Many Dental Patients Unable To Identify Erosive Tooth Wear, Study Finds

The ADA News  reports a new study has found that “dental patients struggle to recognize erosive tooth wear.” For the study, over 600 participants viewed “images of buccal surfaces of teeth that were sound or had erosive tooth wear or caries.” The researchers found that “participants had difficulty recognizing erosive tooth wear in general and compared to sound and carious teeth at each level of severity, and they were less likely to schedule a dental appointment for care or treatment of teeth with erosive wear than caries at each level as well.” In addition, participants “found erosive tooth wear more esthetically attractive than caries at each level of severity and initial erosive tooth wear more attractive than sound teeth.”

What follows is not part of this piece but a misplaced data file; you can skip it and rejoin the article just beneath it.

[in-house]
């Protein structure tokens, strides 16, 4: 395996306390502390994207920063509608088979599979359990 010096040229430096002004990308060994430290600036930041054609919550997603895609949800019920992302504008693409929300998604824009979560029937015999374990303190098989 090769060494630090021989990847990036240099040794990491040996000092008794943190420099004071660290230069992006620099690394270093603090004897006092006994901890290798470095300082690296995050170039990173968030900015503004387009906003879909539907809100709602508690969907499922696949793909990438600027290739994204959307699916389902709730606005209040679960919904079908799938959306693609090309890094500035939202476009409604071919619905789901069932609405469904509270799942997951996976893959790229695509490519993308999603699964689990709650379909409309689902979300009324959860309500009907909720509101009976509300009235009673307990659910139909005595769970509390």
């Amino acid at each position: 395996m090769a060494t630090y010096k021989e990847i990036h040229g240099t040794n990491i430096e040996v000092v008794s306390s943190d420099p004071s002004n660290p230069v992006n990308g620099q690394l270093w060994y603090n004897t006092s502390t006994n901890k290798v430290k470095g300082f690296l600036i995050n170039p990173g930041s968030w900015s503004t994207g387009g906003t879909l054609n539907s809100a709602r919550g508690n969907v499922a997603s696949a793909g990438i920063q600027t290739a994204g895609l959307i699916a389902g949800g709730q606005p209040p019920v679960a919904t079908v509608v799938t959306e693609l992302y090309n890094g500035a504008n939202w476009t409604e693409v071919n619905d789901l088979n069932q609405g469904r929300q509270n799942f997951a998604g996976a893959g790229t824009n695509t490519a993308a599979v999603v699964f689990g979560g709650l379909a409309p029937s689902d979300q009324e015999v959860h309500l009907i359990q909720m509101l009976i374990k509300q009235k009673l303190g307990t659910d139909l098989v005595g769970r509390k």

Erosion is a serious issue for teeth and their long term stability. Nearly every drink you can buy in a grocery store is mildly to severely erosive to the enamel of your teeth. Be cautious drinking these pre-prepared drinks, swishing with water often. Avoid brushing immediately after drinking one of these drinks, as your enamel is at its softest. Allow at least an hour for saliva to help remineralize enamel before brushing.